As I observed and listened to what went on I realized how difficult things are for so many people. It forced me to reflect again on what I believe is the ever widening gap between those who have things and those who do not; the difference between those who worked hard to try to get something only to lose it and those who seem to get things with little or no work. It was actually part of the conversation I had this morning. Furthermore, and I should not be surprised, it is showing up in my little corner of the world as the university has decided to change how tuition will be charged and subsequently be collected. One can be sure that students were not included in the decision and, for the most part neither were faculty. What I understand is some were given the “opportunity” to attend a meeting on the Friday of Thanksgiving break. Otherwise, as a whole we were not given much notice either. From what we can tell the board of governors has decided that students can make up any budget shortfall. I could say much more about this decision and the process, but I will refrain, at least for the moment. At Bloomsburg this reduces the forecasted deficit, which seemed a bit sketchy to begin with from 1o million to about 3 million. I am waiting to get some final figures. What this will do to students, to programs, and to the state system does not appear to have been part of the decision-making process. The absurdity of it, at least at this moment, is beyond my comprehension. It will price many low income students and families out of the market, again widening the gap between those who can afford college and those who cannot.

The title of this blog posting is actually a quote from a story I heard this morning on NPR. It was a story about a children’s book and about a boy on a bus. The little boy with his Nanna lamented the things that he did not have, while his Nanna tried to help him focus more carefully on the things that he did have. I am generally not inclined to buy children’s books, but I might have to get this one. The author and illustrator, both Californians, wrote about things they experienced growing up. As I have noted in blogs past, I did not always have what I wanted but not once can I remember not having what I needed. I was actually very fortunate. As I consider the events of today, I am reminded about how decisions are made and so many people have little to no voice in those decisions. I know that I will be attending some meetings this week and into the semester. While I am not sure if anything can be done to reverse the university’s plan, I, for one, will go on the record to say it is unjust and not very well reasoned.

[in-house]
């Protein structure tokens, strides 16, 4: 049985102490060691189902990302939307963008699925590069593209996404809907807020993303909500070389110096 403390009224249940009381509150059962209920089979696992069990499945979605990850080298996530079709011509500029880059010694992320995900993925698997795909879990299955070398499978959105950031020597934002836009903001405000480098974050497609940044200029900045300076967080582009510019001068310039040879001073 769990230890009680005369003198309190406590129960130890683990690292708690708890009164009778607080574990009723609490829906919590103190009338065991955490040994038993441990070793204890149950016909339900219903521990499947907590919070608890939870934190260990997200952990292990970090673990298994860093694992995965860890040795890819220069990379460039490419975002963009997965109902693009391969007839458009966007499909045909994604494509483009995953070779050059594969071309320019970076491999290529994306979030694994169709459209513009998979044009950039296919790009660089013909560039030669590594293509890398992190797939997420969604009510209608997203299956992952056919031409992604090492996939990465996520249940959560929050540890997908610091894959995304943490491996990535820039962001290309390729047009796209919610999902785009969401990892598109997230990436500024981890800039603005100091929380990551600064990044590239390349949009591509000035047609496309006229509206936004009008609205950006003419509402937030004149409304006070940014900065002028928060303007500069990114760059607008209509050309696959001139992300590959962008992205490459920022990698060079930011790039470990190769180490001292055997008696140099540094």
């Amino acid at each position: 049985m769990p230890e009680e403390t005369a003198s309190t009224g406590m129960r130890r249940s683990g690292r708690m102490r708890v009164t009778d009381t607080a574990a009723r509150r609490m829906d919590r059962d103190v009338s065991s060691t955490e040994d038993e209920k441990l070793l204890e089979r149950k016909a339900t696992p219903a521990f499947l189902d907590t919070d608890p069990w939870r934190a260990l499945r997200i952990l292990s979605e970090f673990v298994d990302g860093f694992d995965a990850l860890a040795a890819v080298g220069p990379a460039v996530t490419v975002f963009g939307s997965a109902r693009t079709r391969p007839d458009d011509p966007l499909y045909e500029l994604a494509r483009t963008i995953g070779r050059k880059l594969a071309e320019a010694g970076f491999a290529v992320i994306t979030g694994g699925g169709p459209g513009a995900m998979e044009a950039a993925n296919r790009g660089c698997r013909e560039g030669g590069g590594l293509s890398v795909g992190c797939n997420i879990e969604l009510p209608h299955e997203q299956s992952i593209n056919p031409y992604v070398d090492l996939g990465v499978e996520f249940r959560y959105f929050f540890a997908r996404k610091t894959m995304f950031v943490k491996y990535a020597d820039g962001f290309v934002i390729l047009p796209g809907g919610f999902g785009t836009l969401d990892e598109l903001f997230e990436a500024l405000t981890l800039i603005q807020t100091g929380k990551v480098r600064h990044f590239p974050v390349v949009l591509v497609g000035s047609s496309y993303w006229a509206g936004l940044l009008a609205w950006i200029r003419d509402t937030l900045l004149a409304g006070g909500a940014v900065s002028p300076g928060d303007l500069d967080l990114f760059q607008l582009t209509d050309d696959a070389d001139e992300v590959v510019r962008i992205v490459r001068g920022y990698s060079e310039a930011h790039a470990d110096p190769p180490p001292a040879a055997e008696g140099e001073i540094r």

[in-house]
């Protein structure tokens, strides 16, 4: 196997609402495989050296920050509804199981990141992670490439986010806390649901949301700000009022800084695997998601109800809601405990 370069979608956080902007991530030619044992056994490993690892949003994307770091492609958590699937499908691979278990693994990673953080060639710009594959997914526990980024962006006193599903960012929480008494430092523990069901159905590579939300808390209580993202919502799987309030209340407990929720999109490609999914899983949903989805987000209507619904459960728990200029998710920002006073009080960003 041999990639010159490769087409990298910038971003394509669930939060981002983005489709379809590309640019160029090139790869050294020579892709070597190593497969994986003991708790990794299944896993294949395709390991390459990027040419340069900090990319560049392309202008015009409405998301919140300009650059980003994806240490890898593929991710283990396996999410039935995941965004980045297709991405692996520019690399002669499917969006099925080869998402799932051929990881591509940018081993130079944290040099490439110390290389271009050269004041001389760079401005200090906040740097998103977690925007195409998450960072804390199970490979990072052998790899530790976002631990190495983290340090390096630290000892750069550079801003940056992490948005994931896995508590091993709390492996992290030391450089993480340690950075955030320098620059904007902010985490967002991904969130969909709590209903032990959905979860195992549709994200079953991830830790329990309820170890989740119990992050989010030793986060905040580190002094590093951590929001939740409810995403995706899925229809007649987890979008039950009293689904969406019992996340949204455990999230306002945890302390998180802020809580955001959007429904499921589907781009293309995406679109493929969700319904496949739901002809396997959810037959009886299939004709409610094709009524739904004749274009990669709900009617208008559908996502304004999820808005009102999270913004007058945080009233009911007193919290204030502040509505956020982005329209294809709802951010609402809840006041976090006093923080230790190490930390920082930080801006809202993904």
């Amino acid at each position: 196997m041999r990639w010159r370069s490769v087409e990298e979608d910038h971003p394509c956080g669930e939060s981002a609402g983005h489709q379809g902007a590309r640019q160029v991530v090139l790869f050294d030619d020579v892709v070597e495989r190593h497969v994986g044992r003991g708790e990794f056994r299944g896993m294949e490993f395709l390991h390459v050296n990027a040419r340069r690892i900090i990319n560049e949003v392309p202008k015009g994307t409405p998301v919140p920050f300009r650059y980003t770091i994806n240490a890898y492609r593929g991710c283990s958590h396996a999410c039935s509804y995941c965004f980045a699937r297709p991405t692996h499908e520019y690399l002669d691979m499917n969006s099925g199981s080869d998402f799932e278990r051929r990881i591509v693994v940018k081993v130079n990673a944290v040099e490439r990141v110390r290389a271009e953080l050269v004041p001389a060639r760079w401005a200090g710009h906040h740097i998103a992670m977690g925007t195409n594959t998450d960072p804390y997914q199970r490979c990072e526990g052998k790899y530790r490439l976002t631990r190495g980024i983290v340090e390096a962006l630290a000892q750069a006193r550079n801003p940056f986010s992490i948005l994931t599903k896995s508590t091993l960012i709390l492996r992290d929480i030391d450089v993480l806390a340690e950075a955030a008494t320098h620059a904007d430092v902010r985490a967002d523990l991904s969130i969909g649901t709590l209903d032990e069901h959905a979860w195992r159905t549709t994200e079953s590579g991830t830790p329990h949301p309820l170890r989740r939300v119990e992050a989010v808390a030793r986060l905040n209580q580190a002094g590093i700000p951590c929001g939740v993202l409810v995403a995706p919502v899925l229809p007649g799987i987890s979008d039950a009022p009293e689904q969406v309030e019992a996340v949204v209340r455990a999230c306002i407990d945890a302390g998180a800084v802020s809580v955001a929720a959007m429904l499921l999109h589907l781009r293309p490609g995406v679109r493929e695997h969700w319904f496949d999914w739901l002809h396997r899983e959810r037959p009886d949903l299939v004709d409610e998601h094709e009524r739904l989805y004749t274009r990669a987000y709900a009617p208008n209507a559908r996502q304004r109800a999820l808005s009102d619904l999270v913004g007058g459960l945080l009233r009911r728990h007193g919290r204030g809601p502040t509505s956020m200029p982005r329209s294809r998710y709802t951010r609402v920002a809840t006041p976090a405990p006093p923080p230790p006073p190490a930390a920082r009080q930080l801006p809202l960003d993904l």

However, as I noted, I should not be surprised. Reflecting on some of the news stories over the last two weeks and the decision of the Koch brothers to spend almost one billion dollars on the next election, I need some assistance. Someone help me understand how that is democracy. Someone explain to me how buying an election creates trust in our system, in the people, or in the elected government. I cannot see it. It is manipulation. I cannot imagine the founders of this country believing that this would be what they hoped or believed could happen to their grand experiment. In fact, I heard the most fascinating address or lecture tonight about the state of politics in Pennsylvania. The bottom line in that address was basically that no one elected in the legislature needed anyone else nor did they feel beholden to them. Even though we were the only state to not re-elect an incumbent Republican governor, The election of Governor Wolfe was actually vote against the former Governor Tom Corbett and not vote for the Democrat. Our esteemed and knowledgeable speaker went on to note that the legislature is both the most Republican and polarized it has been in the last half century. It was actually a very fascinating and frightening address. Perhaps the last important point that directly affects those of us in higher education is that while the electorate wants something done to fund education that is mostly at the K-12 level. The entire thing was quite depressing when I think about it carefully.